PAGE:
And now, Super L, in the sweet little voice that only she has, has just beckoned me from the top stairs, “Mommy come back.” My heart is melting. I cannot resist. I must go. I promise I’ll try to be a better blogger this weekend and in the upcoming week.

Super L, deux

So my “baby” turns two this week. We’ve already celebrated on Saturday with cake, ice cream, and an extended family who loves her. What more could a girl want? She received some pretty spring outfits. Actually, Aunt T and I picked out the exact same outfit. I must say, Aunt T has some darn cute taste in clothes. I love everything she buys the girls. Cousin L and her family bought her a cool princess step stool and a veterinary hospital that comes with it’s own plush animals to be nursed back to health. Little Miss G has been fighting Super L for this toy since she opened it. Papa gave outdoor and indoor gifts, including more crayons and coloring books, 3D view-finders with sound effects and sidewalk chalk. Daddy and I gave her a horse and doll set, a squishy pig-ball, some clothes, animal figurines. We also bought her a new small backpack (my choice) because, hey, when you turn two you start earning your keep around here. She can carry her own pull-ups and sippy cups from now on. We also bought her and Grace matching Star Wars light sabres (daddy’s choice, can you tell?). He’s already mentioned that perhaps he should take them away. Gee, that only took four hours.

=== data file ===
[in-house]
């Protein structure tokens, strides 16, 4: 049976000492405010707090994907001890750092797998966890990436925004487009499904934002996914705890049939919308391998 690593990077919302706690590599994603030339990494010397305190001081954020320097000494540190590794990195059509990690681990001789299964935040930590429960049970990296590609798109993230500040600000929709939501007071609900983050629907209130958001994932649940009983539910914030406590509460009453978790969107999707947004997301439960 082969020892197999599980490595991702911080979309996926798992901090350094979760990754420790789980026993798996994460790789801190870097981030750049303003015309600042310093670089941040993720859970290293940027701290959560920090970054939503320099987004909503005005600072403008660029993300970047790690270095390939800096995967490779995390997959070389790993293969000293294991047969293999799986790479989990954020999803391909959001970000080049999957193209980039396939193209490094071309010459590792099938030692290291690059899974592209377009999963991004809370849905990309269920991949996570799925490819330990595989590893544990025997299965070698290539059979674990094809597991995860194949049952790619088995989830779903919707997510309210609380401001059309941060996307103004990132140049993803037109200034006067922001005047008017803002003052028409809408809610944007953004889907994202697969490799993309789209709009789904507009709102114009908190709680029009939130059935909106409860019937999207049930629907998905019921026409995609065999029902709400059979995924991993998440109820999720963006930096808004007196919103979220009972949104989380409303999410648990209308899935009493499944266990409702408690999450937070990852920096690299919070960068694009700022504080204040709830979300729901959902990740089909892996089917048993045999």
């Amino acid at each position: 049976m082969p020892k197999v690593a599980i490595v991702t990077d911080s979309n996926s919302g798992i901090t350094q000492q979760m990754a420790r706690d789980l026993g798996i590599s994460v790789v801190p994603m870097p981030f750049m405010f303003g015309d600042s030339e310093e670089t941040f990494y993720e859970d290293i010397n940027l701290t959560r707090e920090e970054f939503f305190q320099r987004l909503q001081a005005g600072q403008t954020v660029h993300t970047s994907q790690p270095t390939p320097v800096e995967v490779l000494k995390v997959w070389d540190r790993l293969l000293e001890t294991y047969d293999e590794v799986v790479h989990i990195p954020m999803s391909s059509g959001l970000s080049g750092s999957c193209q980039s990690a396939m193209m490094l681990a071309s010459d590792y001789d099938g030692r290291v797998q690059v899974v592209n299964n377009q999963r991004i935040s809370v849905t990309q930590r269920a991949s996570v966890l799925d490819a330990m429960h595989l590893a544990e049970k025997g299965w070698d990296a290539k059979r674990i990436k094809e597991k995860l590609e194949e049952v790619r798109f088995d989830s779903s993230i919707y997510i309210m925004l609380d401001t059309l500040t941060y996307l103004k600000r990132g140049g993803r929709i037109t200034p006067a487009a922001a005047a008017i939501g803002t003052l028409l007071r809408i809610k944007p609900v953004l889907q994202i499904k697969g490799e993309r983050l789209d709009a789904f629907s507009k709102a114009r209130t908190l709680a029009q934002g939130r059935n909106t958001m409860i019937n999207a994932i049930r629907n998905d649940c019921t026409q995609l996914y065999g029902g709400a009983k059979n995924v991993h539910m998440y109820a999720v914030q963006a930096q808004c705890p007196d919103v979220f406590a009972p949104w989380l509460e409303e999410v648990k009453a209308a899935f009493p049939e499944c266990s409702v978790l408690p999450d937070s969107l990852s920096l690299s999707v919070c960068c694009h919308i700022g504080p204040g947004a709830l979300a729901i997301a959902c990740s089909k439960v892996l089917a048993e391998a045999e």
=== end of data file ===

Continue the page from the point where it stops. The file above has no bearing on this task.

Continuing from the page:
But really, what can I say about this kid? She’s just so…her. Second children are always being compared to their older siblings. Even if we don’t voice those comparisons, it happens. I can’t imagine how a parent avoids it. Super L made her differences from Little Miss G clear from the very beginning and those differences are even more apparent, even though L tries to do everything G does. It takes awhile to get out of the habit of always comparing your own children to one another. I’ve tried to make a concerted effort to stop doing that as much. But when I try to describe this kid, I’m left speechless. Sweet. Smart. Funny. Tough. Demanding. Loving. Nurturing. Aggressive. Observant. Soft. Pretty. Strong. Unique.–Super L.

The creative writing juices just haven’t been flowing this week. Maybe they haven’t thawed yet. Maybe I’ve been too busy to do much reflective thinking. I wish the weather would decide to be winter or spring. I vote for spring.

My candy heart


Your Candy Heart Says “Hug Me”


A total sweetheart, you always have a lot of love to give out.
Your heart is open to where ever love takes you!

Your ideal Valentine’s Day date: a surprise romantic evening that you’ve planned out

Your flirting style: lots of listening and talking

What turns you off: fighting and conflict

Why you’re hot: you’re fearless about falling in love

The problem with research papers